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Our Top New Year's Money Resolutions

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What could you improve in your financial life in 2016? Here's what our contributors have to say.

Money-related New Year's resolutions are extremely common, as there's always room for improvement when it comes to saving, investing, or spending wisely. With that in mind, we asked four of our contributors to share their resolutions with our readers.

Here's what they had to say.

Selena Maranjian
One of my resolutions for the New Year -- and one you should consider as well -- is to be more aware of exactly where my money is going. The best way to do that is to keep close tabs on where your money is going. You can take extensive notes, or you can sign up for a smartphone app that links to your various accounts and tracks your spending automatically. For at least a month, but ideally more like three months, record everything you spend money on, from newspapers and coffee to electric bills and car repairs.

Group these expenses in categories such as food, housing, transportation, utilities, insurance, education, entertainment, travel, clothing, loan repayments, gifts, donations, savings, and so on. In order to get a picture of how much you're spending over the course of a year, annualize those expenses -- for example, if you spend $50 eating out each week, that's $2,600 per year -- and add in any infrequent expenses you might pay throughout the year, such as a home insurance bill or annual subscription or membership fees. It can help to go through a year's worth of credit card statements and your check register, as they can remind you of expenses you don't pay often.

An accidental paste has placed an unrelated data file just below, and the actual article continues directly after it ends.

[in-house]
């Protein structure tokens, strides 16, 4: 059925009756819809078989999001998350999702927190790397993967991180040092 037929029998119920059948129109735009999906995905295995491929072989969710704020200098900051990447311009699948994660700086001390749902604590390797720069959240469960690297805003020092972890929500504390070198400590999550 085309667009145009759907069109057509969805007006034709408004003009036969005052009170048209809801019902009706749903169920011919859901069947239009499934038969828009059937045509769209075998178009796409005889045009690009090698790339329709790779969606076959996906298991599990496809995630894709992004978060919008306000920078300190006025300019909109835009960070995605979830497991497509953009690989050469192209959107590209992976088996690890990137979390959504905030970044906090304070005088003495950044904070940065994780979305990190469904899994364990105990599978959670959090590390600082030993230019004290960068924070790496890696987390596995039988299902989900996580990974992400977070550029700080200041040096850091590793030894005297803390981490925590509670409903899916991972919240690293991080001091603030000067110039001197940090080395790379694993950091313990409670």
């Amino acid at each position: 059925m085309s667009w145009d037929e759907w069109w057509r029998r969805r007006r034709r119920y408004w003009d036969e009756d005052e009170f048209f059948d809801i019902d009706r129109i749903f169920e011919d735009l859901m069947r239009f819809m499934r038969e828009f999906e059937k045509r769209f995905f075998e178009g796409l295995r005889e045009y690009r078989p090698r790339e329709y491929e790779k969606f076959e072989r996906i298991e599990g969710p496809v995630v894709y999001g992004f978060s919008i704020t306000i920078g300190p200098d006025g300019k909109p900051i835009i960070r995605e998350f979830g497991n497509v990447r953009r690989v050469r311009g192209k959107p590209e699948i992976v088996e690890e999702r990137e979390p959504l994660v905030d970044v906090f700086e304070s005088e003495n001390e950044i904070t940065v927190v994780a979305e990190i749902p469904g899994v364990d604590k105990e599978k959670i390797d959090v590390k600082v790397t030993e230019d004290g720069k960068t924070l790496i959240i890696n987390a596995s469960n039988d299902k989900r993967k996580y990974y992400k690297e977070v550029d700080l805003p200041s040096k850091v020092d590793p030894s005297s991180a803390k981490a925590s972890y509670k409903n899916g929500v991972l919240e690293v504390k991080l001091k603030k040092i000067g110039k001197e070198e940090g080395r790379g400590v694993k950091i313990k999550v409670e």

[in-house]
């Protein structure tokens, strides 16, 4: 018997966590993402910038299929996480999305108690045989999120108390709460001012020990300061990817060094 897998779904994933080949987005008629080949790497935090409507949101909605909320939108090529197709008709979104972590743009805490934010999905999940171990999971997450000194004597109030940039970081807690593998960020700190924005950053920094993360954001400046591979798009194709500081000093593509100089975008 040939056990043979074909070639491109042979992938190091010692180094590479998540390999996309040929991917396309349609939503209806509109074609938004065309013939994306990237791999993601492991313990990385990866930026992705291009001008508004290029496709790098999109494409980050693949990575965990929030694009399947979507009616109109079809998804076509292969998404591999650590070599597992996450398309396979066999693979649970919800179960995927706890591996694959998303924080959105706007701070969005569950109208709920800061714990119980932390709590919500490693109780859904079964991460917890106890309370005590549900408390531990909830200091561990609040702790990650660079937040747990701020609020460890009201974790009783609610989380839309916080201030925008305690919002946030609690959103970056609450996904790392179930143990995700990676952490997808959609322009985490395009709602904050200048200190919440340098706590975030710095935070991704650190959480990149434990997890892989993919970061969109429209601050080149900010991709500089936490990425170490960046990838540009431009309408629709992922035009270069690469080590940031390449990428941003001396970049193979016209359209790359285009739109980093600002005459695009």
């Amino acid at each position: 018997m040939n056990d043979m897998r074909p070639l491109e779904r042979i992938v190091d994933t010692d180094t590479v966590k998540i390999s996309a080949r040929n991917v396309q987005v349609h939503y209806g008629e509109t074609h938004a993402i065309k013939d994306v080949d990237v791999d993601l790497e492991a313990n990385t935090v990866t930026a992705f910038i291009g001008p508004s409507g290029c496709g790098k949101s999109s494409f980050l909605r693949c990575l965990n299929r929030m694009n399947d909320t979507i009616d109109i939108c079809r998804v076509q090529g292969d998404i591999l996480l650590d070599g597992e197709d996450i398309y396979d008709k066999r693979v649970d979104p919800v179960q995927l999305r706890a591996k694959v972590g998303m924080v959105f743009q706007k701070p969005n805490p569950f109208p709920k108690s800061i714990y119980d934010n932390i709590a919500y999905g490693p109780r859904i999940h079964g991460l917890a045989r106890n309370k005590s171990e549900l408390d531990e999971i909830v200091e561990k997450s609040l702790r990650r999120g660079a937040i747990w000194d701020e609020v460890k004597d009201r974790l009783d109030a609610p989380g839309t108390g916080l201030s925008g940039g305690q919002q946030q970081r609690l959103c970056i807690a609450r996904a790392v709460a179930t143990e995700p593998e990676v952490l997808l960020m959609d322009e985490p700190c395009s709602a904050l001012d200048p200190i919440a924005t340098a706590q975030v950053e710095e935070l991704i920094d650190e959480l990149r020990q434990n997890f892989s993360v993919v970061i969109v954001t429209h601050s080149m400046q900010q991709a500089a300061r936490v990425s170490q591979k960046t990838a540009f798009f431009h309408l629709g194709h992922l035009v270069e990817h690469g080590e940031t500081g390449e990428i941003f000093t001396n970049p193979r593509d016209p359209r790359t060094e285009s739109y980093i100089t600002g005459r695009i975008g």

Once you've gathered all this information, you'll likely be surprised by some of your spending patterns and recognize areas where you can easily rein in your spending. You could save hundreds or even thousands per year by, for example, shopping around for cheaper car insurance, eating out one time less per week, or canceling a subscription you're not making full use of.

No matter where you're overspending, it's hard to make meaningful changes in your spending until you have a firm grasp of exactly how much you're spending on various items.

Matt Frankel
My New Years' resolution is to contribute as much as possible to my retirement accounts in 2016. I didn't do a bad job of it in 2015 -- but there's always room for improvement.

Personally, I keep two retirement accounts. I have a Roth IRA to take advantage of tax-free withdrawals after I retire and to keep some retirement money that's not tied up (you can withdraw your original contributions to a Roth IRA at any time without incurring taxes or penalties). I also have a solo 401(k) to take advantage of the tax deduction that comes with it. However, there are several other great retirement-savings options available, and even more if you're self-employed.

You're allowed to contribute up to $5,500 to an IRA during the 2016 tax year, as well as an extra $1,000 if you're over 50. For an employer-sponsored retirement plan such as a 401(k), the limits are far more generous. In these accounts, you can defer up to $18,000 from your paychecks (or $24,000 if you're over 50). Other retirement options such as a SEP-IRA or SIMPLE IRA have their own limits you should be aware of.